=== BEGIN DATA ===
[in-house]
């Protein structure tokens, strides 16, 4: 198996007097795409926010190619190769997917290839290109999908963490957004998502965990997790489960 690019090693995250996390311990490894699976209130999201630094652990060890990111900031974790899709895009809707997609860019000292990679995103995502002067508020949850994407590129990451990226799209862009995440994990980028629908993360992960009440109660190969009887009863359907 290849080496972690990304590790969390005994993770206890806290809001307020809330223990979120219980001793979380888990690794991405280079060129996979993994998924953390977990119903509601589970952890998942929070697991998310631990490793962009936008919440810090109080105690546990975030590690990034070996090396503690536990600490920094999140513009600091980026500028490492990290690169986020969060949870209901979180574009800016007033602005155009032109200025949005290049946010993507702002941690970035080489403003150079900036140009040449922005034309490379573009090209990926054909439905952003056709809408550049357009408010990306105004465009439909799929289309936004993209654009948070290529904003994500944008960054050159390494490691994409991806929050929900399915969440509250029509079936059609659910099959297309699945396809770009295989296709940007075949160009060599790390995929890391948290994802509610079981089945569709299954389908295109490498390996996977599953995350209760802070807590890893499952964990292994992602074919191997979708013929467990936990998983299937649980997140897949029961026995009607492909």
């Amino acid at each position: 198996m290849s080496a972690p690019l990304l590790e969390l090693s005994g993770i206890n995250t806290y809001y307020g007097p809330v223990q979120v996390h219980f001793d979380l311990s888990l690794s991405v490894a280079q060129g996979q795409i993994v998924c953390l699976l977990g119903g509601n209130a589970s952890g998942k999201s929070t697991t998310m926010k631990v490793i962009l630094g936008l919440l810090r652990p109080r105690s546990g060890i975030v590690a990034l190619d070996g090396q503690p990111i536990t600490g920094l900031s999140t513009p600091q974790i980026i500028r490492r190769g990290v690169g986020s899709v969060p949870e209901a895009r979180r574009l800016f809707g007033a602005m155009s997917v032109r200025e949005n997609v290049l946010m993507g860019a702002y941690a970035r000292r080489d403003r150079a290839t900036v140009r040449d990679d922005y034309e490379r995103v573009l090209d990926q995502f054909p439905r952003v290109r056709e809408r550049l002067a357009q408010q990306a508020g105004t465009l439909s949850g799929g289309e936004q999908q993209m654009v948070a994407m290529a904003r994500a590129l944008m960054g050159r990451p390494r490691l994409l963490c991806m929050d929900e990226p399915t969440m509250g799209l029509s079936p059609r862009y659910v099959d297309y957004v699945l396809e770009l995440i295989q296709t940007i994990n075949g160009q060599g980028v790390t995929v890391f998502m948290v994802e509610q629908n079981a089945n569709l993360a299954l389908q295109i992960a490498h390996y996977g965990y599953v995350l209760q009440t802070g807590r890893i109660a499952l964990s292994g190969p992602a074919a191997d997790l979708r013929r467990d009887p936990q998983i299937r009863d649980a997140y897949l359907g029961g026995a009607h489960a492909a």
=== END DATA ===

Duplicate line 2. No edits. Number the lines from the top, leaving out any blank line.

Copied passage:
């Protein structure tokens, strides 16, 4: 198996007097795409926010190619190769997917290839290109999908963490957004998502965990997790489960 690019090693995250996390311990490894699976209130999201630094652990060890990111900031974790899709895009809707997609860019000292990679995103995502002067508020949850994407590129990451990226799209862009995440994990980028629908993360992960009440109660190969009887009863359907 290849080496972690990304590790969390005994993770206890806290809001307020809330223990979120219980001793979380888990690794991405280079060129996979993994998924953390977990119903509601589970952890998942929070697991998310631990490793962009936008919440810090109080105690546990975030590690990034070996090396503690536990600490920094999140513009600091980026500028490492990290690169986020969060949870209901979180574009800016007033602005155009032109200025949005290049946010993507702002941690970035080489403003150079900036140009040449922005034309490379573009090209990926054909439905952003056709809408550049357009408010990306105004465009439909799929289309936004993209654009948070290529904003994500944008960054050159390494490691994409991806929050929900399915969440509250029509079936059609659910099959297309699945396809770009295989296709940007075949160009060599790390995929890391948290994802509610079981089945569709299954389908295109490498390996996977599953995350209760802070807590890893499952964990292994992602074919191997979708013929467990936990998983299937649980997140897949029961026995009607492909």